Anger may result from frustration with your inability to prevent obsessive thoughts and compulsive behaviors or having someone or something interfere with your ability to carry out a ritual.

Alcohol abuse

According to NAMI, 1 in 15 U.S. adults experienced both a substance use disorder and mental illness. Moreover, it has been found that drinking alcohol increases aggression.
Alcohol impairs your ability to think clearly and make rational decisions. It affects your impulse control and can make it harder for you to control your emotions.

Attention deficit hyperactivity disorder

Attention deficit hyperactivity disorder (ADHD) is a neurodevelopmental disorder marked by inattention, hyperactivity, and impulsivity. 

Symptoms usually start in early childhood and continue throughout a person’s life. Some people are not diagnosed until adulthood, sometimes referred to as adult ADHD. 

Anger and short temper can also occur in people of all ages with ADHD. Other symptoms include: 

  • restlessness 
  • problems focusing 
  • poor time management or planning skills

Bipolar disorder

Living with someone with anger issues might also mean you are dealing with someone with bipolar disorder. A changing shift in mood characterizes the bipolar disorder.  

These intense mood shifts can range from mania to depression, although not everyone with bipolar disorder will experience depression. Many people with bipolar disorder may experience anger, irritability, and rage periods. 

During a manic episode, you may: 

  • be easily agitated 
  • feel euphoric 
  • have racing thoughts 
  • engage in impulsive or reckless behavior 

During a depressive episode, you may: 

  • feel sad, hopeless, or tearful 
  • lose interest in things once enjoyed 
  • have thoughts of suicide

Intermittent explosive disorder

A person with the intermittent explosive disorder (IED) has repeated aggressive, impulsive, or violent episodes. They may overreact to situations with angry outbursts that are out of proportion to the situation.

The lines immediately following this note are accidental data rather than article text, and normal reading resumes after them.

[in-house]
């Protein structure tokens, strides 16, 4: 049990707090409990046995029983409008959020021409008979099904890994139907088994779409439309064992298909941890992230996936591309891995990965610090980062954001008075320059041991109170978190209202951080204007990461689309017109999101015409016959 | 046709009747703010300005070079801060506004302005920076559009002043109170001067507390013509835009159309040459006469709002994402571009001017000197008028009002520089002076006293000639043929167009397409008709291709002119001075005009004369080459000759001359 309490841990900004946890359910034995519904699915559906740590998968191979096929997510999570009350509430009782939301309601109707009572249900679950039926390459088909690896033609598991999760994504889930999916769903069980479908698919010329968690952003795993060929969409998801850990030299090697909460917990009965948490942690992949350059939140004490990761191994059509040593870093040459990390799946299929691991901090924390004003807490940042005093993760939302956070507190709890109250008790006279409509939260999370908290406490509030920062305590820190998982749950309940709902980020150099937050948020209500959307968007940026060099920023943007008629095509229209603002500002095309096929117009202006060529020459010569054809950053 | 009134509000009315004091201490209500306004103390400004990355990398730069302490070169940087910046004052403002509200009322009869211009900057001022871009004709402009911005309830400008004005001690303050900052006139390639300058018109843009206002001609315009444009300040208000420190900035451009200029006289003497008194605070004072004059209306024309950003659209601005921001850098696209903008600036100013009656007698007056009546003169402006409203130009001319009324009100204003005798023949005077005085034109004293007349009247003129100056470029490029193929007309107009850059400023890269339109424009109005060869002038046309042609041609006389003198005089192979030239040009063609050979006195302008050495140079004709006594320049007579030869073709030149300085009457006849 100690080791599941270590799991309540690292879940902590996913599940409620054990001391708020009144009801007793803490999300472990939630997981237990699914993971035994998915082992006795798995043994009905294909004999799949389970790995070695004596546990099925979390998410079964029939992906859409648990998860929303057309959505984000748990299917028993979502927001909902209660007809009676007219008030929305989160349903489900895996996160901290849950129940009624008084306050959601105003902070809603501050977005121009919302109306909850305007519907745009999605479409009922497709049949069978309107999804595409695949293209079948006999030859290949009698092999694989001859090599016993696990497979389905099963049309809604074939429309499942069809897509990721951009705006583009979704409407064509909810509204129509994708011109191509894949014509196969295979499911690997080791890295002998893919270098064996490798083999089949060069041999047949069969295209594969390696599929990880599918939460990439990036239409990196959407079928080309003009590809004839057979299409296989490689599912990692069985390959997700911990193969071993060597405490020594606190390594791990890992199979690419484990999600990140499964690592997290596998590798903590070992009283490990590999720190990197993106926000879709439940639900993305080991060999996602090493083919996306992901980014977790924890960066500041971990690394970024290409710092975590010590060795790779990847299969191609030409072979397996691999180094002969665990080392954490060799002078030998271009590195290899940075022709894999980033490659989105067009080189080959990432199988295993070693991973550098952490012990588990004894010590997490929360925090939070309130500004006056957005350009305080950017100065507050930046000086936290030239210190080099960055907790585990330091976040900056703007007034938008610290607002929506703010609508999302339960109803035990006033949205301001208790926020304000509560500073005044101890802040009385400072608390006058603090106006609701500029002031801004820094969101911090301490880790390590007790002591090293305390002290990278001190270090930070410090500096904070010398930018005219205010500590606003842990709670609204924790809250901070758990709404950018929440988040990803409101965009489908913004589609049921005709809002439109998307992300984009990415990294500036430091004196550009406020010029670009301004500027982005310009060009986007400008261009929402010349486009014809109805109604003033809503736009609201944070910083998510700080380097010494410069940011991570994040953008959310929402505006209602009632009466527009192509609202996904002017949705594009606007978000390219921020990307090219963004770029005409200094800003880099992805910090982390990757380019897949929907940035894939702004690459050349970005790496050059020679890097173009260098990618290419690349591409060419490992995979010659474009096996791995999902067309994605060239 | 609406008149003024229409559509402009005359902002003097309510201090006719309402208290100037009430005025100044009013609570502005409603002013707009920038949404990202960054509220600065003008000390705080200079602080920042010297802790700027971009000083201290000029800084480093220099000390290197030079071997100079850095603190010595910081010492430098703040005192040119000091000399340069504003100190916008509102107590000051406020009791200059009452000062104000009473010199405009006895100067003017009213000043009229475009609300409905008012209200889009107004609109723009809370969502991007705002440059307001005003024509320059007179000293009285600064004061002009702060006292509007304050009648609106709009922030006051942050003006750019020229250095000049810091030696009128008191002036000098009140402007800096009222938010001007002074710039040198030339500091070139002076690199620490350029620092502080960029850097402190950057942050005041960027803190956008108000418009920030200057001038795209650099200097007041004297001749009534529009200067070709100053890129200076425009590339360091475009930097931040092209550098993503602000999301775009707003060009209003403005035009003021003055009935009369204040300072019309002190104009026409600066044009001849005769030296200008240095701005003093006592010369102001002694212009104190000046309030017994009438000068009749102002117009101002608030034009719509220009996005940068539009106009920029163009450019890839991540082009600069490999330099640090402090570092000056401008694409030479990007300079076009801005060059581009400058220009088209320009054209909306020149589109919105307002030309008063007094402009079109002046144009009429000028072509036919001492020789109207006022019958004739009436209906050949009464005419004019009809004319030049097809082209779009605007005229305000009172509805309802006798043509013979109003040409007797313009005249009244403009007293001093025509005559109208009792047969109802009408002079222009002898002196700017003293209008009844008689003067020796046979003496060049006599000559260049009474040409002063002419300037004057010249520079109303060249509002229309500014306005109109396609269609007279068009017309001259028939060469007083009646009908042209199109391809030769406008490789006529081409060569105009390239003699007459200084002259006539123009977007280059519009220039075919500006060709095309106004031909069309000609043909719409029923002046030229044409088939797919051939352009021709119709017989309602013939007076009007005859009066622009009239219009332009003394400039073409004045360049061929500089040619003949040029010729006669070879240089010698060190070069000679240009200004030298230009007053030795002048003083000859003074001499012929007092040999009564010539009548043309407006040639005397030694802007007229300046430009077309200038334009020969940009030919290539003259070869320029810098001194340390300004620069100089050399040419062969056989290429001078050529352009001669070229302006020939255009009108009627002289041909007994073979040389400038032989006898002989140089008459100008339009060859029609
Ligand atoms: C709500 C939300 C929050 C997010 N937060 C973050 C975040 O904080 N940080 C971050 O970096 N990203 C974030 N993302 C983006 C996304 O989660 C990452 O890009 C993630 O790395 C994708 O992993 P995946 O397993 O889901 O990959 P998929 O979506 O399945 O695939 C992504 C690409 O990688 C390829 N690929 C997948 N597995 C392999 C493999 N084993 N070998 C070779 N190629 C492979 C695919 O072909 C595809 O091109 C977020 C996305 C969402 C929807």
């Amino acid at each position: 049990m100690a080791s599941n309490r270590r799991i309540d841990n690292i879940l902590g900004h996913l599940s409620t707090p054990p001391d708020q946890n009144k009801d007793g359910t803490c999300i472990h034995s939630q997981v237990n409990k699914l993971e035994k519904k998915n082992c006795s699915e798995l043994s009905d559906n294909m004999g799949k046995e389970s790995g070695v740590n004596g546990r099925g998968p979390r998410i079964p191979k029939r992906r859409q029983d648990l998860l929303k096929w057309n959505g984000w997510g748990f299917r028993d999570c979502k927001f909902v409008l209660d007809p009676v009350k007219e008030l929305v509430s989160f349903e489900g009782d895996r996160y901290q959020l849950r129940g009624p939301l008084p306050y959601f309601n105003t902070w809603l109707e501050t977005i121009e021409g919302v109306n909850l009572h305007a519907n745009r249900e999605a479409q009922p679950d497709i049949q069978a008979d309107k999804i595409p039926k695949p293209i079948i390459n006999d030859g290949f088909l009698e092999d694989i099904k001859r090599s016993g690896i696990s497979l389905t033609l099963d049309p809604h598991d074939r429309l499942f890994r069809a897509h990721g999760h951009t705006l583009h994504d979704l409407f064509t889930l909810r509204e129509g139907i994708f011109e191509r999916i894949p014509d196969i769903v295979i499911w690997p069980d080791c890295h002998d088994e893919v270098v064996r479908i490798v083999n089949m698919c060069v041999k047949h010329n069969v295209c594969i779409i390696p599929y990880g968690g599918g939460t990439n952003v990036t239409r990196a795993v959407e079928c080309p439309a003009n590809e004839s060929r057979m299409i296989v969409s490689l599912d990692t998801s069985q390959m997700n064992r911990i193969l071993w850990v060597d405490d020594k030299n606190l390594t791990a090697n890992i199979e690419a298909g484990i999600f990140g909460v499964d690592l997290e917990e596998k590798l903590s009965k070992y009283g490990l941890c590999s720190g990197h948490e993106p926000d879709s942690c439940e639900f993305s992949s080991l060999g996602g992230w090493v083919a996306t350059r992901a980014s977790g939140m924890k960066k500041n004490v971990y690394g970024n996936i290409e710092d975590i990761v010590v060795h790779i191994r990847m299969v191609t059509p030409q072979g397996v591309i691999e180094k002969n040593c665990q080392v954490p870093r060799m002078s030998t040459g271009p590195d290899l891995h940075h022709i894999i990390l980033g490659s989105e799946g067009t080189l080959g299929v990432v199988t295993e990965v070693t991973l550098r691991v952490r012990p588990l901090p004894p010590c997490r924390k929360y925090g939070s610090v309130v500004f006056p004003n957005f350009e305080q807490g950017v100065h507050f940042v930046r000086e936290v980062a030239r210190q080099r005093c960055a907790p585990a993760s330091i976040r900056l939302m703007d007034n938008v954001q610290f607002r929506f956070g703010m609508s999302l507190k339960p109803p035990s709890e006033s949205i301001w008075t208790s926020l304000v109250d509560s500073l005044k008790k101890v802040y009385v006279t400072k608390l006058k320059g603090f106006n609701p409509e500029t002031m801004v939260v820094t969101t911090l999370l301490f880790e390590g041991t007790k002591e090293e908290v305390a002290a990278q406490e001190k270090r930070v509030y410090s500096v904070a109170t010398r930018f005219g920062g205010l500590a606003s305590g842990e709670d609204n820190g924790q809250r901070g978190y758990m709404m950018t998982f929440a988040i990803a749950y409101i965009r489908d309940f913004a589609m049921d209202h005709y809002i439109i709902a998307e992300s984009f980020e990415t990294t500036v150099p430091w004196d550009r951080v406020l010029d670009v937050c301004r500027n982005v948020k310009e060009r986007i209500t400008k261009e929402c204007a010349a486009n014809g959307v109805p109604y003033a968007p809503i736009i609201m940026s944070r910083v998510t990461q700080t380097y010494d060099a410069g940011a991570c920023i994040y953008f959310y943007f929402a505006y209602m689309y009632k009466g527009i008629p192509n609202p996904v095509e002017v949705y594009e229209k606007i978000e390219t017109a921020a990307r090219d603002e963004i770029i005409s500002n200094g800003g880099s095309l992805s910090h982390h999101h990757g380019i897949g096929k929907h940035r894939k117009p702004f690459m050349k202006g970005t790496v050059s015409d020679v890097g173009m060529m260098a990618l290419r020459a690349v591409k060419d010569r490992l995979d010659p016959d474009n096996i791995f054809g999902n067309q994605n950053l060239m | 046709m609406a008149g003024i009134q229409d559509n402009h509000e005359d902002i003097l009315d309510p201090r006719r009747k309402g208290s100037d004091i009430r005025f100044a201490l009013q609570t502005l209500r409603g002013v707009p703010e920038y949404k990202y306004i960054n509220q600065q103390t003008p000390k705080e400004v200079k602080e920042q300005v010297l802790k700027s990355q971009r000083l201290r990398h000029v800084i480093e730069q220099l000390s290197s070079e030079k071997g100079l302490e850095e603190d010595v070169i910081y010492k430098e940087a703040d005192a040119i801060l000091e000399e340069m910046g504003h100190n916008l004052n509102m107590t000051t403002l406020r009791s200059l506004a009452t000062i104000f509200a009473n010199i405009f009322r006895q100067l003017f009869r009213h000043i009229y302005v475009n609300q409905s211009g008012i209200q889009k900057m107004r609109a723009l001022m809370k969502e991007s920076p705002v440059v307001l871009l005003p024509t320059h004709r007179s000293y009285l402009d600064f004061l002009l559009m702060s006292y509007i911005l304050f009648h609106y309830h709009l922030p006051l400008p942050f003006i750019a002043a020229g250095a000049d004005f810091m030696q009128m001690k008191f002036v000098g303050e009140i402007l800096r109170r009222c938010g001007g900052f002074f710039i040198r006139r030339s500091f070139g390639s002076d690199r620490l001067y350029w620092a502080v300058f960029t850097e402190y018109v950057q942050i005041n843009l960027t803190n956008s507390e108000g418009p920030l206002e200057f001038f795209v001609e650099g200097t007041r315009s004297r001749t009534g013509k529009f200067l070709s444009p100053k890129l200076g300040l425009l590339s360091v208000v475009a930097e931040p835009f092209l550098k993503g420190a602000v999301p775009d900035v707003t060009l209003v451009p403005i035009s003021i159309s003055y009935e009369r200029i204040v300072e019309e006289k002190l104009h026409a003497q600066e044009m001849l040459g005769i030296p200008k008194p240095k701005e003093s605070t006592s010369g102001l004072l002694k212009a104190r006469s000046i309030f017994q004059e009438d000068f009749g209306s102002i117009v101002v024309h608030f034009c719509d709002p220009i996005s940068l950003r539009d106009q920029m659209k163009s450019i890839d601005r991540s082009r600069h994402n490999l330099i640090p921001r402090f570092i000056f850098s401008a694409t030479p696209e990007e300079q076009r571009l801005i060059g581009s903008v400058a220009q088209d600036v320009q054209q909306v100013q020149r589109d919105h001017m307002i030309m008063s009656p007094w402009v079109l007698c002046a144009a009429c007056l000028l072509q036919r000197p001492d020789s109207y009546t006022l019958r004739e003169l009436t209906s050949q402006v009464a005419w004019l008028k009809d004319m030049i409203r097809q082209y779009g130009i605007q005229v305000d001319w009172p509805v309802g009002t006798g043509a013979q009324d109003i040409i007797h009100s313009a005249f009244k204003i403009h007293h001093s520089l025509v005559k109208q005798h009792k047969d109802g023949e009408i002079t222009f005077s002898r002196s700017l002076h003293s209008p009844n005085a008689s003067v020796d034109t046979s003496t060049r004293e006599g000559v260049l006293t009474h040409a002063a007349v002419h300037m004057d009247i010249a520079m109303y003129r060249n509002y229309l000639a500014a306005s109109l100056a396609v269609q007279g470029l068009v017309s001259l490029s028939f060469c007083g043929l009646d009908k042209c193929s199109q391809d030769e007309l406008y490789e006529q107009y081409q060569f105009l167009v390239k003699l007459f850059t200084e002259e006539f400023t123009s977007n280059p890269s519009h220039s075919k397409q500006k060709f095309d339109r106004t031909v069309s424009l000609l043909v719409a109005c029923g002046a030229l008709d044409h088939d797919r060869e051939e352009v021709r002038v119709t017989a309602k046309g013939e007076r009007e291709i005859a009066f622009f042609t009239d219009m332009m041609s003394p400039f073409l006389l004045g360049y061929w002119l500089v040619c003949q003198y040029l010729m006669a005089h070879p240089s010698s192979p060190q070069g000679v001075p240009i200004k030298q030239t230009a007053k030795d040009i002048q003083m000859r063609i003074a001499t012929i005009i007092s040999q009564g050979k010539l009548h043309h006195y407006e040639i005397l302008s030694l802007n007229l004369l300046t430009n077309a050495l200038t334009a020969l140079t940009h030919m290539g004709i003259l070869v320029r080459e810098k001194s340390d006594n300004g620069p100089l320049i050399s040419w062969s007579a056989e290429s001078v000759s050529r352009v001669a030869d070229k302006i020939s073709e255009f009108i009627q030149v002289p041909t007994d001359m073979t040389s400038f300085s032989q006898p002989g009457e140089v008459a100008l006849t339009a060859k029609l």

Episodes last less than 30 minutes and come on without warning. People with the disorder may feel irritable and angry most of the time. 

Some common behaviors include: 

  • temper tantrums 
  • arguments 
  • fighting 
  • physical violence 
  • throwing things 

People with IEDs may feel remorseful or embarrassed after an episode.


Anger is one of the stages of grief. Grief can come from the death of a loved one, a divorce or breakup, or losing a job. The anger may be directed at the person who died, anyone else involved in the event, or inanimate objects. 

Other symptoms of grief include: 

  • shock 
  • numbness 
  • guilt 
  • sadness 
  • loneliness 
  • fear

Impact of Anger management Issues

Anger can feel satisfying: it expels the negative energy and often gets results. However, the negative impacts are never worth it. Anger can destroy our health and relationships if we let it. 

Impact on Relationships 

Anger issues have a heavy impact on relationships. Friends, family members, and co-workers may feel like they must walk on eggshells when dealing with a person who has anger issues. Explosive anger can make it hard for others to trust the person, speak honestly to them, or feel comfortable around them, negatively impacting their relationships.

The person’s anger issues can make them feel socially isolated because people don’t want to be around this behavior. Aggressive and violent tendencies can put the person’s family and friends at risk for harm and make them feel unsafe. These factors can disrupt the harmony in the person’s family and social circle and make it hard for them to hold a job. 

Impact on Physical Health 

Anger is an emotional and physiological state accompanied by a surge of energy and specific biological changes in the body. These changes include: 

  • Muscle tension 
  • Rapid heart rate 
  • Increased blood pressure 
  • A surge of hormones, such as adrenaline

Frequent, intense, or prolonged bouts of anger can affect the person’s physical health. Long-term effects include: 

  • Headaches 
  • Anxiety 
  • High blood pressure 
  • Increased risk of heart disease


Though anger issues can be a challenge for some people and a strain on mental health, there are several things you can do to help them control an anger problem. Therapy can help with long-lasting results, make impactful changes to the person's thought process and interpersonal skills, and enable them to live balanced lives.